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Collegiate campuses of all sizes struggle with space demands, aging infrastructures, and the challenge of providing spaces that meet the ever-evolving needs of students, faculty, and staff. When the opportunity to renovate or build structures arises, there’s a host of considerations that must be weighed for a successful project outcome.
Owners, department leads, and facilities management have their “wish list” items, as do students and other end users like researchers and faculty. How do you ensure the best outcome for campus end users and stakeholders, all while getting the most ROI within a strict campus construction budget?
Weigh the Pros and Cons of Renovations Versus New Construction
Campuses with underutilized, outdated, or aging structures often face the great debate: do we renovate or build something new? The decision is typically driven by budget, though the type of building and its use can be additional deciding factors.
“The sky’s the limit with new construction because you’re starting from scratch and can design the building around specific needs,” says Avin Kallenbach, Project Executive. “Renovation projects are trickier because you are often restricted by factors like the building size and layout, and the location and age of the mechanical systems. That being said, renovations can help campuses breathe new life into aging structures and provide the critical upgrades needed for end users.”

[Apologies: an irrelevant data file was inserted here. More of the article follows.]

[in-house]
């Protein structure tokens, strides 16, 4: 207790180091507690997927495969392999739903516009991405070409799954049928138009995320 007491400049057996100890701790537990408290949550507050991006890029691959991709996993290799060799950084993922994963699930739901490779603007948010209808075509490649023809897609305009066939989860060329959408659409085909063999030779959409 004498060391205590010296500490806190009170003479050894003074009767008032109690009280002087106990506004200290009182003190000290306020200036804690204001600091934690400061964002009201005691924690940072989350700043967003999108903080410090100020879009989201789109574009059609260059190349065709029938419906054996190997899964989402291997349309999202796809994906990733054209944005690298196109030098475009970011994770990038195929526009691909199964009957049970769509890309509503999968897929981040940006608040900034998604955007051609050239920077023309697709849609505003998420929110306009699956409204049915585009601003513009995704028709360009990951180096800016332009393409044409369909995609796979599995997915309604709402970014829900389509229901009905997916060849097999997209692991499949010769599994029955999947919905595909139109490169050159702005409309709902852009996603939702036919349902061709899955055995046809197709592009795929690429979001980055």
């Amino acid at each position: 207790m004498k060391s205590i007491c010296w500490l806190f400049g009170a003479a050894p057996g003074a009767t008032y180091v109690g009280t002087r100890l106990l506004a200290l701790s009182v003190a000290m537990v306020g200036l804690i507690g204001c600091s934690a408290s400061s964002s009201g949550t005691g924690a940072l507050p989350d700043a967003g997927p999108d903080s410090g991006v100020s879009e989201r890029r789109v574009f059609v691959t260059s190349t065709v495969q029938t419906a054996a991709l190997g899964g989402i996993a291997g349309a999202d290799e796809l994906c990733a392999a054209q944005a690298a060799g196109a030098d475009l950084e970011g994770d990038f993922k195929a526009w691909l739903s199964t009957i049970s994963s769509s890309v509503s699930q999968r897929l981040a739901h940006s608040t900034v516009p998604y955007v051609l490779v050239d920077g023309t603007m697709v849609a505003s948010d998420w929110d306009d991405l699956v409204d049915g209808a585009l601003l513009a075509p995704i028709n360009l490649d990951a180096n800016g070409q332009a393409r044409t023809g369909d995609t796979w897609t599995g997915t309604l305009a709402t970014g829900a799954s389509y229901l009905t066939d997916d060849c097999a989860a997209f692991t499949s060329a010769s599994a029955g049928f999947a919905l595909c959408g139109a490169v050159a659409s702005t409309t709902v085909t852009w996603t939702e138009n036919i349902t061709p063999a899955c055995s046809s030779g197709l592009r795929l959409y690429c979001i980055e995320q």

The University of Minnesota’s Lind Hall Renovation converted a 100-year-old building into an innovative computer science and faculty support space. By investing in renovations, the University could preserve the historic aesthetic people enjoy while catering to evolving student and faculty needs.
What if your higher education construction plan involves both renovations and new construction? When Augustana University needed to expand student housing and upgrade the existing infrastructure, Mortenson’s Minneapolis team developed a multi-phase student housing plan to execute the project. Tackling these large projects in phases helps colleges and universities achieve improvement goals while staying within budget.
Augustana University’s new 208-bed South Residence Hall was completed during Phase I of their student housing master plan. Study areas feature comfortable seating and large windows to let in natural light.
Design Within Your Higher Education Construction Budget
Perception is everything. Incoming freshmen expect housing with amenities that sometimes rival luxury apartments. Athletics programs want stadiums and training facilities designed to attract top recruits and enhance the fan experience. Research programs seek spaces with the latest equipment and technology to accommodate graduate- and PhD-level students.
Naturally, campus stakeholders want everything on their wish list and often feel pressure from different programs and end users to deliver. However, trying to meet these high expectations often results in overdesigning and significant cost increases.